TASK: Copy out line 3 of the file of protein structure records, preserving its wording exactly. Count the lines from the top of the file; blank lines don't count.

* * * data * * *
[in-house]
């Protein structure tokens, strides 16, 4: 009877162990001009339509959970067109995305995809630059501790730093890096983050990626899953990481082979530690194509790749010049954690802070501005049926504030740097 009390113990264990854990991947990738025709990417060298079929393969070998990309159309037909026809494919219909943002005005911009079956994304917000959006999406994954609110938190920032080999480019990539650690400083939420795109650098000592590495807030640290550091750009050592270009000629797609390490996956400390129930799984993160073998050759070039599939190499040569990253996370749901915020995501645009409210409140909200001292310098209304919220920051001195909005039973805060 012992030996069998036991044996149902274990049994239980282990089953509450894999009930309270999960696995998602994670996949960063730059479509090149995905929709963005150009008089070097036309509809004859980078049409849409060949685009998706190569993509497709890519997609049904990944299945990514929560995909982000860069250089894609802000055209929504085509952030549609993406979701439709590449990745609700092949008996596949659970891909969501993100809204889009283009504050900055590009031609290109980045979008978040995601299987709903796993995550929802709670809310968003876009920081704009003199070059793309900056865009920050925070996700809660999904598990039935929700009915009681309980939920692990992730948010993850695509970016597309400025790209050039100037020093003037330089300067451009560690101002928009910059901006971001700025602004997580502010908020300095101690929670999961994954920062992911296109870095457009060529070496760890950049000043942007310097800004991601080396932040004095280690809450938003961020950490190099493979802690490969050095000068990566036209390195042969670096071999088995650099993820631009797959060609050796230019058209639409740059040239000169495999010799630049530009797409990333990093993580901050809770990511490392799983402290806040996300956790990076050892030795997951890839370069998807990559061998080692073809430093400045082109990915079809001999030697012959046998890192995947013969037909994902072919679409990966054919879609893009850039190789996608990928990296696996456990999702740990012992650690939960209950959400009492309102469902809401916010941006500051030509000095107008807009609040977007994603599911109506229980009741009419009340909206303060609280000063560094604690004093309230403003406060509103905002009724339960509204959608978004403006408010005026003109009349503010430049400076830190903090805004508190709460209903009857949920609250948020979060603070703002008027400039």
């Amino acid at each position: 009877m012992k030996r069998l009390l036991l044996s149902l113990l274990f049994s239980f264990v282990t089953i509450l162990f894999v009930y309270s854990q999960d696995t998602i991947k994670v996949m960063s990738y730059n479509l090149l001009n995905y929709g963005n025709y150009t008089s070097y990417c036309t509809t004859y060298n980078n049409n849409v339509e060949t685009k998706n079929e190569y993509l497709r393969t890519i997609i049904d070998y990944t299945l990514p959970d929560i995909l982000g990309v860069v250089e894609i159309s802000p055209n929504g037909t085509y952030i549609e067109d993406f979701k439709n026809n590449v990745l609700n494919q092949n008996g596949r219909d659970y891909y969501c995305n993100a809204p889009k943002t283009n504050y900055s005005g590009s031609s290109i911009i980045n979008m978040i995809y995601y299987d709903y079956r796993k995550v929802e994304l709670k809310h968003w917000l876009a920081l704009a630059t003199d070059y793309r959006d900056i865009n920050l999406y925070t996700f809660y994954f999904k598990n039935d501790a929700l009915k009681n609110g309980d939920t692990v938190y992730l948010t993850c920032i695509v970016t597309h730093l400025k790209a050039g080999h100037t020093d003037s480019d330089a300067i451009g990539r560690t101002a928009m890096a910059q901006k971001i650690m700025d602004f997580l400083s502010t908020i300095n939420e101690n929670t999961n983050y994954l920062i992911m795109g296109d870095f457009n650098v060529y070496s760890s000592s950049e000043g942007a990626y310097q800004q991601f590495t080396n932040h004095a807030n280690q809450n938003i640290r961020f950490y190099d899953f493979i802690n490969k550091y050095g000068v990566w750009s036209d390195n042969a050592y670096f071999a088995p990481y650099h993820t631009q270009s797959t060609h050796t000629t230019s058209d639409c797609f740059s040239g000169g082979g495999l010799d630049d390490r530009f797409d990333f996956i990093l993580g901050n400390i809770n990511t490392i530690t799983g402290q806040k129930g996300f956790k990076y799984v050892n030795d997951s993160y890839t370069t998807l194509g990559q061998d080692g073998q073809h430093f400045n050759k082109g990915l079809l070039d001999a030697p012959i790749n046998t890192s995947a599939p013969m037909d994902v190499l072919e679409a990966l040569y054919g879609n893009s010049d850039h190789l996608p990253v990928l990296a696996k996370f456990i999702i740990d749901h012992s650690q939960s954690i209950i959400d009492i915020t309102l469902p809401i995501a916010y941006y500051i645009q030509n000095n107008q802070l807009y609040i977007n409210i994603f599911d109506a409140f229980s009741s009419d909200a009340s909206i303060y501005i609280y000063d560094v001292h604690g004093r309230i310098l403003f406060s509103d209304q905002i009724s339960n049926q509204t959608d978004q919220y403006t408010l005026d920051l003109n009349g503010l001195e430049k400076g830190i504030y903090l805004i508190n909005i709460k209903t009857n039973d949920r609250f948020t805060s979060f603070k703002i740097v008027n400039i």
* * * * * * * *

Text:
């Amino acid at each position: 009877m012992k030996r069998l009390l036991l044996s149902l113990l274990f049994s239980f264990v282990t089953i509450l162990f894999v009930y309270s854990q999960d696995t998602i991947k994670v996949m960063s990738y730059n479509l090149l001009n995905y929709g963005n025709y150009t008089s070097y990417c036309t509809t004859y060298n980078n049409n849409v339509e060949t685009k998706n079929e190569y993509l497709r393969t890519i997609i049904d070998y990944t299945l990514p959970d929560i995909l982000g990309v860069v250089e894609i159309s802000p055209n929504g037909t085509y952030i549609e067109d993406f979701k439709n026809n590449v990745l609700n494919q092949n008996g596949r219909d659970y891909y969501c995305n993100a809204p889009k943002t283009n504050y900055s005005g590009s031609s290109i911009i980045n979008m978040i995809y995601y299987d709903y079956r796993k995550v929802e994304l709670k809310h968003w917000l876009a920081l704009a630059t003199d070059y793309r959006d900056i865009n920050l999406y925070t996700f809660y994954f999904k598990n039935d501790a929700l009915k009681n609110g309980d939920t692990v938190y992730l948010t993850c920032i695509v970016t597309h730093l400025k790209a050039g080999h100037t020093d003037s480019d330089a300067i451009g990539r560690t101002a928009m890096a910059q901006k971001i650690m700025d602004f997580l400083s502010t908020i300095n939420e101690n929670t999961n983050y994954l920062i992911m795109g296109d870095f457009n650098v060529y070496s760890s000592s950049e000043g942007a990626y310097q800004q991601f590495t080396n932040h004095a807030n280690q809450n938003i640290r961020f950490y190099d899953f493979i802690n490969k550091y050095g000068v990566w750009s036209d390195n042969a050592y670096f071999a088995p990481y650099h993820t631009q270009s797959t060609h050796t000629t230019s058209d639409c797609f740059s040239g000169g082979g495999l010799d630049d390490r530009f797409d990333f996956i990093l993580g901050n400390i809770n990511t490392i530690t799983g402290q806040k129930g996300f956790k990076y799984v050892n030795d997951s993160y890839t370069t998807l194509g990559q061998d080692g073998q073809h430093f400045n050759k082109g990915l079809l070039d001999a030697p012959i790749n046998t890192s995947a599939p013969m037909d994902v190499l072919e679409a990966l040569y054919g879609n893009s010049d850039h190789l996608p990253v990928l990296a696996k996370f456990i999702i740990d749901h012992s650690q939960s954690i209950i959400d009492i915020t309102l469902p809401i995501a916010y941006y500051i645009q030509n000095n107008q802070l807009y609040i977007n409210i994603f599911d109506a409140f229980s009741s009419d909200a009340s909206i303060y501005i609280y000063d560094v001292h604690g004093r309230i310098l403003f406060s509103d209304q905002i009724s339960n049926q509204t959608d978004q919220y403006t408010l005026d920051l003109n009349g503010l001195e430049k400076g830190i504030y903090l805004i508190n909005i709460k209903t009857n039973d949920r609250f948020t805060s979060f603070k703002i740097v008027n400039i």